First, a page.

Forum for Science, Industry and Business

Sponsored by:     3M 
Search our Site:

 

Incidence of nonmelanoma skin cancer on the rise among young adults

10.08.2005


A new study from Minnesota finds the incidence of nonmelanoma skin cancer increasing among men and women under the age of 40, according to an article in the August 10 issue of JAMA.



The overall incidence of nonmelanoma skin cancer, consisting of squamous cell carcinoma (SCC) and basal cell carcinoma (BCC), is increasing, according to background information in the article. This increasing incidence is most likely due to a combination of factors, including increased exposure to UV light, ozone depletion, and increased surveillance. Long-term exposure to the sun resulting in photodamage is perhaps the biggest risk factor for nonmelanoma skin cancer. In the United States, approximately 800,000 new cases of BCC and 200,000 new cases of SCC were diagnosed in 2000. Nonmelanoma skin cancer generally occurs in persons older than 50 years, and in this age group, its incidence is increasing rapidly. However, little is known about its incidence in persons younger than 40 years.

Leslie J. Christenson, M.D., of Mayo Clinic, Rochester, Minn., and colleagues conducted a study to estimate the sex- and age-specific incidence of BCC and SCC in Olmsted County, Minnesota, in a young population (less than 40 years old) from the beginning of 1976 through 2003. The patients in this study have comprehensive medical records captured through the Rochester Epidemiology Project.


During the study period, 451 incident basal cell carcinomas were diagnosed in 417 patients, and 70 incident squamous cell carcinomas were diagnosed in 68 patients. Overall, the age-adjusted incidence of basal cell carcinoma per 100,000 persons was 25.9 for women and 20.9 for men. The incidence of basal cell carcinoma increased significantly during the study period among women but not among men. Nodular basal cell carcinoma was the most common histologic subtype; 43.0 percent of tumors were solely nodular basal cell carcinoma and 11.0 percent had a mixed composition, including the nodular subtype. The incidence of squamous cell carcinoma was similar in men and women, with an average age- and sex-adjusted incidence of 3.9 per 100,000 persons; the incidence of squamous cell carcinoma increased significantly over the study period among both women and men.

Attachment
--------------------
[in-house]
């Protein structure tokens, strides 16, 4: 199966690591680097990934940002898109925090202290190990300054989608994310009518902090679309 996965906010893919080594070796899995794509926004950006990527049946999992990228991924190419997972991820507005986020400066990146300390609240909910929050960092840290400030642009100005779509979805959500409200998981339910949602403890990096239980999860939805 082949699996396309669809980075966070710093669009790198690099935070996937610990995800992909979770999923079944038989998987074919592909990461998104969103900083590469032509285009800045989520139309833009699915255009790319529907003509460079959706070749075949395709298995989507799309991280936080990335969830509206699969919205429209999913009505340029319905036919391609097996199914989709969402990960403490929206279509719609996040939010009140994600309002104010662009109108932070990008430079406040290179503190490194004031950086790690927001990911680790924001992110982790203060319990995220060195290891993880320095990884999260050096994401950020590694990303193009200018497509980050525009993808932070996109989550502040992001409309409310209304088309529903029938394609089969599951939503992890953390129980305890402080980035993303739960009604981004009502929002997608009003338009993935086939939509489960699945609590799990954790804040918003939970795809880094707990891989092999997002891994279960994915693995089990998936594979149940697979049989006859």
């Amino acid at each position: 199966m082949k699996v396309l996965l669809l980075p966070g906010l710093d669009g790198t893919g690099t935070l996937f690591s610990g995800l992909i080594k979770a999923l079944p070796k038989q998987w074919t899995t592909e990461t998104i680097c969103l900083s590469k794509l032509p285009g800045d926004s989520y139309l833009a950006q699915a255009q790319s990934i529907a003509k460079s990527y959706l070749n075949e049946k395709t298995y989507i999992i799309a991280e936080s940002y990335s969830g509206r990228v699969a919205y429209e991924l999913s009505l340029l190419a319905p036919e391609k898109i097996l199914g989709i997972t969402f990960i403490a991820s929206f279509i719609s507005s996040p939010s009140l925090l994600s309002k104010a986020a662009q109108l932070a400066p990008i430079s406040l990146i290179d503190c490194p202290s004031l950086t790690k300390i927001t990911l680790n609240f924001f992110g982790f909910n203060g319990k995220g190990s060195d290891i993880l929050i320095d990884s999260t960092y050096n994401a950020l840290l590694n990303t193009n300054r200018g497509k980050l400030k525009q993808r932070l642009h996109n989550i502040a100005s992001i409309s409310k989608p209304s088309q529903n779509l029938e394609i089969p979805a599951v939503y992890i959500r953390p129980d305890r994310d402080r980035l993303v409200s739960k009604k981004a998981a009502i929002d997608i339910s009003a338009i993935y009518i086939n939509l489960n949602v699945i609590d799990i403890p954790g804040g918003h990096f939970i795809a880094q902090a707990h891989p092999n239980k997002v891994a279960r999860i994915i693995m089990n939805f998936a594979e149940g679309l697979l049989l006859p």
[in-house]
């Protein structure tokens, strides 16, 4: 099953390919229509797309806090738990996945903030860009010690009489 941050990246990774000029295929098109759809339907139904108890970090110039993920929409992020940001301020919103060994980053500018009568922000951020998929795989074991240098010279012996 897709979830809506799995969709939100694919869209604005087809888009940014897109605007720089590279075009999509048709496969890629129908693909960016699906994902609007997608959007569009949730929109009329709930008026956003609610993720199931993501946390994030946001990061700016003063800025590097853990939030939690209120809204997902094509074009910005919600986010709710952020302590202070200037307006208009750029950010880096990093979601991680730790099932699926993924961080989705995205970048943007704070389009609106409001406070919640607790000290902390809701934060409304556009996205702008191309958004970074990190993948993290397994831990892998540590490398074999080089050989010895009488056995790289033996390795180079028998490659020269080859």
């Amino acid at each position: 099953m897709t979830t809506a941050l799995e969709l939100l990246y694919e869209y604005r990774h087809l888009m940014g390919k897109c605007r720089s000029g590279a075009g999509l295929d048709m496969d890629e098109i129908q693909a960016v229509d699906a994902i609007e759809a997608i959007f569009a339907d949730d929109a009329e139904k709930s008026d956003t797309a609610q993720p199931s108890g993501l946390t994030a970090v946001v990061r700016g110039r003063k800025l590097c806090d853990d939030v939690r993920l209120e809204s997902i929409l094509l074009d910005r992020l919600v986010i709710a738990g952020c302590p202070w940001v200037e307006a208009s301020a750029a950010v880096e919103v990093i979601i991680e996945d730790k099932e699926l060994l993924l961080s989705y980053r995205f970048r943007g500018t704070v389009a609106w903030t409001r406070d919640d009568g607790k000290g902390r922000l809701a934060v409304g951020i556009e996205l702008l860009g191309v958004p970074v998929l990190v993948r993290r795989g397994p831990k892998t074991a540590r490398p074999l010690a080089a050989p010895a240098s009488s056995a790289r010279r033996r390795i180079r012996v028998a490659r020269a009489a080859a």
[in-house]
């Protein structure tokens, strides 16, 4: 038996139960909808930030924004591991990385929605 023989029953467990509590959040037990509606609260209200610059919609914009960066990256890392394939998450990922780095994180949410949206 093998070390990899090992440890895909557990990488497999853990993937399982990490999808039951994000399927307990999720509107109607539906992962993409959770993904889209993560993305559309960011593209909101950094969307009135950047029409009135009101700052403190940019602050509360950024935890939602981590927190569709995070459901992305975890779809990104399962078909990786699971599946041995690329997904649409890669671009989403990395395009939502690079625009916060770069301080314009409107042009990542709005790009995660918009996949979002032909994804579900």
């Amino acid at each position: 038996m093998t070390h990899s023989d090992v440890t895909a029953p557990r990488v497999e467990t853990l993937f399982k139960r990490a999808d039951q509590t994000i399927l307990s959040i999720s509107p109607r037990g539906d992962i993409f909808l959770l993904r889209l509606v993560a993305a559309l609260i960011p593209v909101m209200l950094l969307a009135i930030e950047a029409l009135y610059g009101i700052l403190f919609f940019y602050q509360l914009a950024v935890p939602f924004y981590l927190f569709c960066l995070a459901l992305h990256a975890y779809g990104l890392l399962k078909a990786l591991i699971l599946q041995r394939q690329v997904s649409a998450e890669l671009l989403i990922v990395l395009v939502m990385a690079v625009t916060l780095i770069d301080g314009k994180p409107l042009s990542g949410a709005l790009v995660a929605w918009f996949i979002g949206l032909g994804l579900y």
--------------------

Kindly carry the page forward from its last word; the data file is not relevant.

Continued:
Comparing the change in incidence rates for basal cell carcinoma, per 100,000 persons the rate for 1976-1979 for women was 13.4; for men, 22.9, and for both sexes, 18.2. For 2000-2003, the rate for women was 31.6; for men, 26.7; and for both sexes, 29.1.

For squamous cell carcinoma, per 100,000 persons the rate for 1976-1979 for women was 0.6; for men, 1.3, and for both sexes, 0.9. For 2000-2003, the rate for women was 4.1; for men, 4.2; and for both sexes, 4.1.

"This increase [in nonmelanoma skin cancer in young adults] may lead to an exponential increase in the overall occurrence of nonmelanoma skin cancer over time as the population ages. This may mean even greater demands for health care related to nonmelanoma skin cancer. Our results also emphasize the need to focus on the prevention of skin cancer in the very young so that the increasing incidence of a potentially preventable cancer can be halted," the authors conclude.

Elizabeth Zimmerman | EurekAlert!
Further information:
http://www.jamamedia.org

More articles from Studies and Analyses:

nachricht Europe’s Demographic Future. Where the Regions Are Heading after a Decade of Crises
10.08.2017 | Berlin-Institut für Bevölkerung und Entwicklung

nachricht Scientists reveal source of human heartbeat in 3-D
07.08.2017 | University of Manchester

All articles from Studies and Analyses >>>